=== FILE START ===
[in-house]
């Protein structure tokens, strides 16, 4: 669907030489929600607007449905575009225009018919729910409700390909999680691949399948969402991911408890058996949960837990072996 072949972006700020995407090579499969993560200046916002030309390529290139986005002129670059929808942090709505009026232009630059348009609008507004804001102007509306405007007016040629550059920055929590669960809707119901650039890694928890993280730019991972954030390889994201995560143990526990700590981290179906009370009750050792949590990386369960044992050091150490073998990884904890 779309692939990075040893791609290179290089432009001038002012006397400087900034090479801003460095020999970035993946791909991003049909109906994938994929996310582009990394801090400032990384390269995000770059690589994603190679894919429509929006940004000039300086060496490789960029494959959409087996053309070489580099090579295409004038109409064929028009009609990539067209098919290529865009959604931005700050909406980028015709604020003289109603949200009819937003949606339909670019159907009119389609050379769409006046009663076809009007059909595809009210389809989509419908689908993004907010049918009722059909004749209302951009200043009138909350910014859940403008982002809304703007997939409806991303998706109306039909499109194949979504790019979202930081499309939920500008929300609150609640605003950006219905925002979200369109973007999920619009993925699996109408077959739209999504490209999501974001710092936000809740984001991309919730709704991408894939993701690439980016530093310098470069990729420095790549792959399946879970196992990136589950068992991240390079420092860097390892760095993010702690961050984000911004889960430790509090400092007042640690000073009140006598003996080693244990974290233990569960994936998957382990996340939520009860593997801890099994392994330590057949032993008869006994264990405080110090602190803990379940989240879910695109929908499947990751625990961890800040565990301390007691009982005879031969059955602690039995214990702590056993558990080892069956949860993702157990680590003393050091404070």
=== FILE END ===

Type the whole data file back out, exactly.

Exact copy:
[in-house]
């Protein structure tokens, strides 16, 4: 669907030489929600607007449905575009225009018919729910409700390909999680691949399948969402991911408890058996949960837990072996 072949972006700020995407090579499969993560200046916002030309390529290139986005002129670059929808942090709505009026232009630059348009609008507004804001102007509306405007007016040629550059920055929590669960809707119901650039890694928890993280730019991972954030390889994201995560143990526990700590981290179906009370009750050792949590990386369960044992050091150490073998990884904890 779309692939990075040893791609290179290089432009001038002012006397400087900034090479801003460095020999970035993946791909991003049909109906994938994929996310582009990394801090400032990384390269995000770059690589994603190679894919429509929006940004000039300086060496490789960029494959959409087996053309070489580099090579295409004038109409064929028009009609990539067209098919290529865009959604931005700050909406980028015709604020003289109603949200009819937003949606339909670019159907009119389609050379769409006046009663076809009007059909595809009210389809989509419908689908993004907010049918009722059909004749209302951009200043009138909350910014859940403008982002809304703007997939409806991303998706109306039909499109194949979504790019979202930081499309939920500008929300609150609640605003950006219905925002979200369109973007999920619009993925699996109408077959739209999504490209999501974001710092936000809740984001991309919730709704991408894939993701690439980016530093310098470069990729420095790549792959399946879970196992990136589950068992991240390079420092860097390892760095993010702690961050984000911004889960430790509090400092007042640690000073009140006598003996080693244990974290233990569960994936998957382990996340939520009860593997801890099994392994330590057949032993008869006994264990405080110090602190803990379940989240879910695109929908499947990751625990961890800040565990301390007691009982005879031969059955602690039995214990702590056993558990080892069956949860993702157990680590003393050091404070």